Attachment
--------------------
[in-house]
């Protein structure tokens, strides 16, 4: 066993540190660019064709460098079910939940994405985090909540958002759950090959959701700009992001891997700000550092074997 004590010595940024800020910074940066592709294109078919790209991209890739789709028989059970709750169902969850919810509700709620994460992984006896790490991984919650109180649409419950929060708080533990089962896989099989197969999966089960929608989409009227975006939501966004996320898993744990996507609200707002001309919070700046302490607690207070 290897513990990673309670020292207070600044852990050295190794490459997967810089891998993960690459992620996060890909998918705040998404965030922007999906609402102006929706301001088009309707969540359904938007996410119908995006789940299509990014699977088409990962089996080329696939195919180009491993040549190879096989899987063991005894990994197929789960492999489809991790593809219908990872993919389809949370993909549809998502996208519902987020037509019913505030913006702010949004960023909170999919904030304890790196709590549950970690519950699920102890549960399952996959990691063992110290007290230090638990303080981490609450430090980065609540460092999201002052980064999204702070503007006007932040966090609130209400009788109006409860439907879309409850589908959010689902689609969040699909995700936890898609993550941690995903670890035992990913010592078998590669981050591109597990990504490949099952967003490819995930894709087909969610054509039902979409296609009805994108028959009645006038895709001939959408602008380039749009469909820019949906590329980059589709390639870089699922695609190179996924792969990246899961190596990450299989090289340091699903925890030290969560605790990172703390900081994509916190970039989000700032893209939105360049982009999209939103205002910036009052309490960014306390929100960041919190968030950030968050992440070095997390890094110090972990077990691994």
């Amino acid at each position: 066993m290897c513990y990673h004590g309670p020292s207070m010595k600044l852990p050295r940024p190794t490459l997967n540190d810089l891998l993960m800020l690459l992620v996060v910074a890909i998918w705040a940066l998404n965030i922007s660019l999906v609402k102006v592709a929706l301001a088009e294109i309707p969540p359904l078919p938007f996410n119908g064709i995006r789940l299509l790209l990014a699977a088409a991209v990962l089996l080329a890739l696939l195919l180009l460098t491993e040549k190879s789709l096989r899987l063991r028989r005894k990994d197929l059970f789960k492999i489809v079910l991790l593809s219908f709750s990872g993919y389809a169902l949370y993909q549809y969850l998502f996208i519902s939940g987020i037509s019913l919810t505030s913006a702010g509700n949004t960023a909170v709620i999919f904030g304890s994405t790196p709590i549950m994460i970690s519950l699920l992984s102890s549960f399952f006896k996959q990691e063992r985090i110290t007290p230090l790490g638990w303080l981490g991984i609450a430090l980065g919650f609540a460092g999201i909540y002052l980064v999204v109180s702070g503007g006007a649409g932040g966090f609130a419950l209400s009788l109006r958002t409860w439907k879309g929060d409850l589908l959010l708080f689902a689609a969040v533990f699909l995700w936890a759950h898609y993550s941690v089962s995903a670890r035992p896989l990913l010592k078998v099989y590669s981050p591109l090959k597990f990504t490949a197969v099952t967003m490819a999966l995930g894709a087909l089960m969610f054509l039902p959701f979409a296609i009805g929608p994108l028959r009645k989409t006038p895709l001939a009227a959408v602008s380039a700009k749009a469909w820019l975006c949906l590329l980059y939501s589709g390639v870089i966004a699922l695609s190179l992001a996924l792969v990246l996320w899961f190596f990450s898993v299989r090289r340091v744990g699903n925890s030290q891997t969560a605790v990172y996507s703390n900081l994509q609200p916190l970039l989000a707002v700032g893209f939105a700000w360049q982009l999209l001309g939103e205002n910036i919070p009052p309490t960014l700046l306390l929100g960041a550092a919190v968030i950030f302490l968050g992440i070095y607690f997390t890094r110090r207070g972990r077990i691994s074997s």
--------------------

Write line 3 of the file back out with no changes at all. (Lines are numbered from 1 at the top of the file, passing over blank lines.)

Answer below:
């Amino acid at each position: 066993m290897c513990y990673h004590g309670p020292s207070m010595k600044l852990p050295r940024p190794t490459l997967n540190d810089l891998l993960m800020l690459l992620v996060v910074a890909i998918w705040a940066l998404n965030i922007s660019l999906v609402k102006v592709a929706l301001a088009e294109i309707p969540p359904l078919p938007f996410n119908g064709i995006r789940l299509l790209l990014a699977a088409a991209v990962l089996l080329a890739l696939l195919l180009l460098t491993e040549k190879s789709l096989r899987l063991r028989r005894k990994d197929l059970f789960k492999i489809v079910l991790l593809s219908f709750s990872g993919y389809a169902l949370y993909q549809y969850l998502f996208i519902s939940g987020i037509s019913l919810t505030s913006a702010g509700n949004t960023a909170v709620i999919f904030g304890s994405t790196p709590i549950m994460i970690s519950l699920l992984s102890s549960f399952f006896k996959q990691e063992r985090i110290t007290p230090l790490g638990w303080l981490g991984i609450a430090l980065g919650f609540a460092g999201i909540y002052l980064v999204v109180s702070g503007g006007a649409g932040g966090f609130a419950l209400s009788l109006r958002t409860w439907k879309g929060d409850l589908l959010l708080f689902a689609a969040v533990f699909l995700w936890a759950h898609y993550s941690v089962s995903a670890r035992p896989l990913l010592k078998v099989y590669s981050p591109l090959k597990f990504t490949a197969v099952t967003m490819a999966l995930g894709a087909l089960m969610f054509l039902p959701f979409a296609i009805g929608p994108l028959r009645k989409t006038p895709l001939a009227a959408v602008s380039a700009k749009a469909w820019l975006c949906l590329l980059y939501s589709g390639v870089i966004a699922l695609s190179l992001a996924l792969v990246l996320w899961f190596f990450s898993v299989r090289r340091v744990g699903n925890s030290q891997t969560a605790v990172y996507s703390n900081l994509q609200p916190l970039l989000a707002v700032g893209f939105a700000w360049q982009l999209l001309g939103e205002n910036i919070p009052p309490t960014l700046l306390l929100g960041a550092a919190v968030i950030f302490l968050g992440i070095y607690f997390t890094r110090r207070g972990r077990i691994s074997s």